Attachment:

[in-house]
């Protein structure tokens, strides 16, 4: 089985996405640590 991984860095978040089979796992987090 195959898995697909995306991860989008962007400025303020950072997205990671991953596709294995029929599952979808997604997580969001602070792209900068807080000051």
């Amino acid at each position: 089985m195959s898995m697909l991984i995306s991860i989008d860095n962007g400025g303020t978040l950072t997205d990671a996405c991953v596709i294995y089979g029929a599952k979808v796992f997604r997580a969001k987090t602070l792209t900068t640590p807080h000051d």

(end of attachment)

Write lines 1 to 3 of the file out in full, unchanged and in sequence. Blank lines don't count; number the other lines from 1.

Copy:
[in-house]
């Protein structure tokens, strides 16, 4: 089985996405640590 991984860095978040089979796992987090 195959898995697909995306991860989008962007400025303020950072997205990671991953596709294995029929599952979808997604997580969001602070792209900068807080000051």
């Amino acid at each position: 089985m195959s898995m697909l991984i995306s991860i989008d860095n962007g400025g303020t978040l950072t997205d990671a996405c991953v596709i294995y089979g029929a599952k979808v796992f997604r997580a969001k987090t602070l792209t900068t640590p807080h000051d």